“Lifting the cap on the SALT deduction would massively favor the rich, with most of the benefit going to the top 1 percent,” Richard Reeves and Christopher Pulliam from the Brookings Institution wrote in a recent report.
House Democrats passed the $3 trillion HEROES Act in May. Buried in the 1,815-page relief bill is a provision that would eliminate the limitation on the SALT deduction for 2020 and 2021.
Democrats argue that lifting the cap would provide relief to people hit hardest by the virus, especially in devastated cities such as New York.
Under the old tax code, individuals who itemized their deductions were able to deduct all their SALT against their federal taxable income. The 2017 Tax Cuts and Jobs Act (TCJA), however, limited individual’s deduction for SALT payments to $10,000 a year ($5,000 for a married person filing a separate return). Any state and local individual income or property tax payments in excess of that amount are no longer deductible by individual taxpayers.
Blue state Democrats believe the SALT cap is unfair to their residents. Blue states, especially those with higher individual income and property tax rates, objected to this cap and even tried to create tax maneuvers to avoid this limitation.
Republicans, on the other hand, argue that the SALT deduction mostly benefits wealthy individuals and is unfair to residents in lower-tax states. They argue that lifting the SALT cap forces people in low-tax states such as Tennessee and Texas to subsidize high-tax states such as California and New York.
“The main argument from some on the political left for the SALT deduction is that it encourages states to spend more by making it easier for them to tax more,” the Brookings report said.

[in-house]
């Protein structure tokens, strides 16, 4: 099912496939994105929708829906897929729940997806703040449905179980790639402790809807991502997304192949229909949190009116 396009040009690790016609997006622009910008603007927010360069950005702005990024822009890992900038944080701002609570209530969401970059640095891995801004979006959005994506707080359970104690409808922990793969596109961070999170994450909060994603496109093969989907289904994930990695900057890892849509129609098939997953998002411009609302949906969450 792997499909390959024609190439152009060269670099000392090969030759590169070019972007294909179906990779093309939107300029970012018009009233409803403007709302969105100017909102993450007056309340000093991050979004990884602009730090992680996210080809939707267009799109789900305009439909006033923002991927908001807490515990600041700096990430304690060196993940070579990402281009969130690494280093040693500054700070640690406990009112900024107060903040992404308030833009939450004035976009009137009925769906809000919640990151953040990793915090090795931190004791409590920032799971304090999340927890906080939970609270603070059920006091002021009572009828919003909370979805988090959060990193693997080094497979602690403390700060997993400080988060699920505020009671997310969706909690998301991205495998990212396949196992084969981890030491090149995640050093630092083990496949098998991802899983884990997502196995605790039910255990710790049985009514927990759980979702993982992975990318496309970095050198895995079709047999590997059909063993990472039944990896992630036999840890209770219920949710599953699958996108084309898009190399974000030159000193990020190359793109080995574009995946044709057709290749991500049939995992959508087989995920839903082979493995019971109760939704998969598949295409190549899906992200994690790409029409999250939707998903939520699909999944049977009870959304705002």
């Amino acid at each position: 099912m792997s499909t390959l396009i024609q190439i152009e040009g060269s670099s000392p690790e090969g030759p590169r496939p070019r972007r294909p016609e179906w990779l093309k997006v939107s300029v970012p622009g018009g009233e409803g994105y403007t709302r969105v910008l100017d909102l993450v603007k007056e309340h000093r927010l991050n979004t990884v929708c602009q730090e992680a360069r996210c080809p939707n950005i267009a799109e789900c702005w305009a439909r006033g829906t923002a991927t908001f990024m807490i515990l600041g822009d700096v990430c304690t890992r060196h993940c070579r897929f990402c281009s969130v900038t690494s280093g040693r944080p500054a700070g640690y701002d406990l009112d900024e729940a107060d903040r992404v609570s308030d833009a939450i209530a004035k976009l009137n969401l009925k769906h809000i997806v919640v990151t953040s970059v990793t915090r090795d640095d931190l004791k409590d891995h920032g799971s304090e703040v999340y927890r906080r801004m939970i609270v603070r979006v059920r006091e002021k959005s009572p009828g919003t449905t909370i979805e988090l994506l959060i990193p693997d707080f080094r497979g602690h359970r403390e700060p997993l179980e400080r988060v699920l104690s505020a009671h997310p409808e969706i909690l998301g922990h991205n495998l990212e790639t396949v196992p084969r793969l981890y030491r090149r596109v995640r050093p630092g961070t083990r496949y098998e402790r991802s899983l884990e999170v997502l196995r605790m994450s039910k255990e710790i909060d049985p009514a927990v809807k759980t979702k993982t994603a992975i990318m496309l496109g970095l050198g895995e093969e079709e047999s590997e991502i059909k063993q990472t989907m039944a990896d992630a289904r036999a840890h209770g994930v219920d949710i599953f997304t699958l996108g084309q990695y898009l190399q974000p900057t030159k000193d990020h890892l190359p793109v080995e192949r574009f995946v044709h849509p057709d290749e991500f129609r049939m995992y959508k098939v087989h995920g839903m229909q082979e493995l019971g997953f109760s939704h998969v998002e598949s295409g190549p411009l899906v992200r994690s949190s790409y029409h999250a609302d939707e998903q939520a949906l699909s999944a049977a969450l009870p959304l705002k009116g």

“But if the goal is for the federal government to provide additional support to state and local governments, far better to do so directly, rather than by the roundabout route of offering a tax break to the rich.”
Almost all benefits of repealing the $10,000 SALT cap would go to the top quintile, with the top 1 percent getting an average tax cut of $33,100 and 0.1 percent receiving nearly $145,000, according to Tax Policy Center estimates.
Lifting the SALT cap would give essentially no benefit to the middle class, contrary to what Democrats have argued. Only 4 percent of the benefit would go the middle class, “for an average annual tax cut of a little less than $27,” the report stated.
“I want to tell you this: If I become majority leader, one of the first things I will do is we will eliminate it forever,” he said during a press conference. “It will be dead, gone, and buried.”
Schumer, House Speaker Nancy Pelosi (D-Calif.), and Joe Biden’s presidential campaign didn’t immediately respond to requests by The Epoch Times for comment.
“At best, the SALT deduction is a warped way to do social policy; at worst, it is a politically-motivated handout to the richest people in the richest places,” the report stated.
“Rather than seeking to remove the cap on the deduction, policymakers would do better to consider steps towards the removal of the deduction itself.”
The U.S. Treasury Inspector General for Tax Administration predicted in 2019 that the SALT cap would prevent nearly 11 million taxpayers from deducting $323 billion in state and local tax payments from their federal tax returns.
“Most of the benefits of the TCJA went to the top fifth, and 20 percent went to the top 1 percent. But lifting the SALT cap would be much more favorable to the rich—with almost three times as much of the benefit going to the top one percent,” the report stated.